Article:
In any given environment. it is not made. then there is an assumption. design. it can only be nurtured and encouraged by providing a suitable environment. Common experience teaches that the world is made up of things of different but appropriate sizes. is predictable. nothing is left to chance — while growth is always chancy.14 Think of a work situation. It is instructive to realize how often in the past the production model has supplanted the growth model as a guide for public and private actions. The giants in fairy tales are often stupid. and organization can occur so that all essential parameters will become controllable. for instance. implicit in the model itself. They are externalities. while growth is not. even in areas in which the growth model might have been more fruitful or appropriate. and made under conditions that are. then. Such externalities are considered irrelevant to the activity itself and are therefore the business of someone else. Here things are not grown but made. that improvements in knowledge. and in all growth models this is acknowledged — particular sizes are appropriate for particular functioning entities or species. At the same time such an approach discounts and disregards all effects arising from the impact of the production activity on its surroundings. This allows the use of a particular model in a variety of situations. at least in principle. all that human intervention can do is to discover the best conditions for growth and then try to meet them. and production models make it quite easy to consider contextual factors as irrelevant. Take. entirely controllable. the growing organism develops at its own rate.Much folklore carries a prejudice against the overgrown. There is something comforting in a production model — everything seems in hand. Growth occurs. while it’s the little people who are resourceful and quick. . If in practice such control is not complete or completely successful. We know today that this discounting of context and the failure to consider external and interactive effects are. Production. a ticket to trouble. Size is a natural result of growth. There are important factors — such as pollution or the physical and mental health of the workers — which in the production model are considered other people’s problems. Within a growth model. but growth itself cannot be commandeered. even though today production models are almost the only guides for public and private discussions. We know that the deterioration of the world’s environment arose precisely from such inadequate modelling. Implicit in any growth model is the notion that size and scale are given relative to any particular growing organism. in fact. A production model is different in kind. It is worthwhile stopping for a minute to see whether we ought not to think far more in terms of growth models rather than production models. Production models are perceived and constructed without links into a larger context. a production line. Processes that are cheap in the marketplace are often wasteful and harmful in the larger context.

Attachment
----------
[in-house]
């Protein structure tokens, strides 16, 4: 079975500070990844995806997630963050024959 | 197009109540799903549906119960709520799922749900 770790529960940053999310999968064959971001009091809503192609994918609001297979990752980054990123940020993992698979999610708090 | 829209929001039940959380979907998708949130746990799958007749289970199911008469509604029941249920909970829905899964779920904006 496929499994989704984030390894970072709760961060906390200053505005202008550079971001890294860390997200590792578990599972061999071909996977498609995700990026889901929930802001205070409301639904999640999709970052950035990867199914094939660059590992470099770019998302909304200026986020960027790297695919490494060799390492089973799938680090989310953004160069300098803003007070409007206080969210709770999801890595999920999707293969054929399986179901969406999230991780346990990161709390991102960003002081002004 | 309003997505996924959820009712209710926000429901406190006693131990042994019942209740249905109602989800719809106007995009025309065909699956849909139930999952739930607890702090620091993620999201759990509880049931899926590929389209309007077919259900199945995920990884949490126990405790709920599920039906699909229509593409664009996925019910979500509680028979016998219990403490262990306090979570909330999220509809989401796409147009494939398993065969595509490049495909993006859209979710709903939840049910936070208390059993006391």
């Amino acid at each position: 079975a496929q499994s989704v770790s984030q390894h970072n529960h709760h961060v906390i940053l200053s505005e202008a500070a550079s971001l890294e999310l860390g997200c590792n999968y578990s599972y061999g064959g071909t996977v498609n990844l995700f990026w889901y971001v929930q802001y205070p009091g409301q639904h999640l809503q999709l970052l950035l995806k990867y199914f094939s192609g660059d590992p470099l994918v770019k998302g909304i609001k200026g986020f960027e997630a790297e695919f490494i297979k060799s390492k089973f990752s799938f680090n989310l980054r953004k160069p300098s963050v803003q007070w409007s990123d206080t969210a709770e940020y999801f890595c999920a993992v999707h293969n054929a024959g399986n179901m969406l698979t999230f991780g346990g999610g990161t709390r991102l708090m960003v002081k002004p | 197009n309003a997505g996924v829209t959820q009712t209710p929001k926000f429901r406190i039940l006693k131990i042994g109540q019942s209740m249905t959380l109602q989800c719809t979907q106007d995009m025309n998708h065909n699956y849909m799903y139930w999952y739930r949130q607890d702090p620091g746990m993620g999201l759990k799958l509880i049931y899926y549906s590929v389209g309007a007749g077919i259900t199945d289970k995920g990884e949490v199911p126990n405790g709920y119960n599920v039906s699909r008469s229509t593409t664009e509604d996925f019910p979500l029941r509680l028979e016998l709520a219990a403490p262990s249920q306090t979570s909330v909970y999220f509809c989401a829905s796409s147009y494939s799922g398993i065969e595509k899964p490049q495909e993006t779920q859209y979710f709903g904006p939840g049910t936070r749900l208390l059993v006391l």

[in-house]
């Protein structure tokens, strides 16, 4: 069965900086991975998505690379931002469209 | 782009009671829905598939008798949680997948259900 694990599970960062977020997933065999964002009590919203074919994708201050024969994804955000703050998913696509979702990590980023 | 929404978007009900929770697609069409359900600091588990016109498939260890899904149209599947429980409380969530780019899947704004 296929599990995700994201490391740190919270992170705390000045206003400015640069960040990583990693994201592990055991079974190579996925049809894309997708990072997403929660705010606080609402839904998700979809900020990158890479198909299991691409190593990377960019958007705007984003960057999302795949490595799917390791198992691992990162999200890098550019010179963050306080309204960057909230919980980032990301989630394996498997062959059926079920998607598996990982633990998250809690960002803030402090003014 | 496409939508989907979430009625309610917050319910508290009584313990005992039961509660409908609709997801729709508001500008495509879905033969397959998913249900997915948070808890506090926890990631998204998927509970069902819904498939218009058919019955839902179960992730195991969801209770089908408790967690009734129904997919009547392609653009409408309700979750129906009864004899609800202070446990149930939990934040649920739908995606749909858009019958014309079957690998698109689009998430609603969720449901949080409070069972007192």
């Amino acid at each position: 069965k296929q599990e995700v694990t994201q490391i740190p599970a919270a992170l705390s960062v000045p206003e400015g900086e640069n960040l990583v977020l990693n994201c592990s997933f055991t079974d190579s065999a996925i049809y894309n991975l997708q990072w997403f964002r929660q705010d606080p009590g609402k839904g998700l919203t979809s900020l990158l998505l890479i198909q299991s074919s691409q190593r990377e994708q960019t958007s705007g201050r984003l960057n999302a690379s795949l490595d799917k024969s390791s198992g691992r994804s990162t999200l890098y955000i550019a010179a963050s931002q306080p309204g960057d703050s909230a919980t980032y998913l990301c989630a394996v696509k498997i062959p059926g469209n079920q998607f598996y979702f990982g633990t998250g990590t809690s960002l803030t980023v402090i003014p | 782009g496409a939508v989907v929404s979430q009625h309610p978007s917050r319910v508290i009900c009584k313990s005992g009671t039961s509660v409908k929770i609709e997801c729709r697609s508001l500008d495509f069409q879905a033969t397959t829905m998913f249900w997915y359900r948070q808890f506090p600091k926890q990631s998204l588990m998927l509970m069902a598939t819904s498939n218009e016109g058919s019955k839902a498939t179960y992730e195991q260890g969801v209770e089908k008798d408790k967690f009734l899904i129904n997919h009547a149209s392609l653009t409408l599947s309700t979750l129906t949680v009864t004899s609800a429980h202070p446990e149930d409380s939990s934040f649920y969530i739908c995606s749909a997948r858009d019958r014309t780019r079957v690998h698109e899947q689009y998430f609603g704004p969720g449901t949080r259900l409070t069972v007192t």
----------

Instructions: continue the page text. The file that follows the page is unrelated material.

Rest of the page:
had nine children. for instance. The drain on the public purse. there was no such preoccupation with the growth in numbers of the rich. spelling for chemists.” Within all production activities. will turn the student into a specifiable and identifiable product. it is education. following a particular regimen. She had thirty-nine grandchildren. adverse comments from captains of industry may result at universities in the establishment of extra courses such as entrepreneurship or ethics for engineers. Thus. it was the growth in numbers of the poor that fascinated economists and statisticians. Nevertheless. Queen Victoria. of thirty-nine grandchildren of Queen Victoria was substantially larger than of thirty-nine grandchildren of wives of miners or farmers. Not only are students tested and advanced according to a strictly specified schedule (at least at the university where I have taught for the last twenty years). oddly enough. You’ll remember that before the Industrial Revolution there was a fascination with numbers and population increase. If there ever was a growth process.15 Now. Similar arguments for not supplanting growth models with production models could be made in the case of health care and in many of the applications of the new biotechnologies. if there ever was a holistic process. For me the most frightening incursions of production technologies and production thinking have happened in the new human reproductive technologies. with the accompanying rejection of substandard products. It was a time when people like Malthus. and Adam Smith were preoccupied with the growth in numbers of the lower classes. The close monitoring of the fetus and some of the invasive prenatal technologies can only be considered as qualitycontrol methods. schools and universities operate according to a production model. but the prospective university students and their parents are frequently informed that different universities produce different “products. Yet all of us who teach know that the magic moment when teaching turns into learning depends on the human setting and the quality and example of the teacher — on factors that relate to a general environment of growth rather than on any design parameters set down externally. a process that cannot be divided into rigid predetermined steps. Although we all know that a person’s growth in knowledge and discernment proceeds at an individual rate. and those complaints can often result in modifications of the production line. complaints of users are taken very seriously. Ricardo. as was common at the time. Since then “demography” has become an area of . The implication is that choosing a particular university. This situation occurs in the area of demography and population growth. The youngest was three when the Prince Consort died.education. On a quite different plane there is another very interesting contrast between the growth model and the production model. one would think. or fundraising for art historians. and none of her children or grandchildren died in infancy.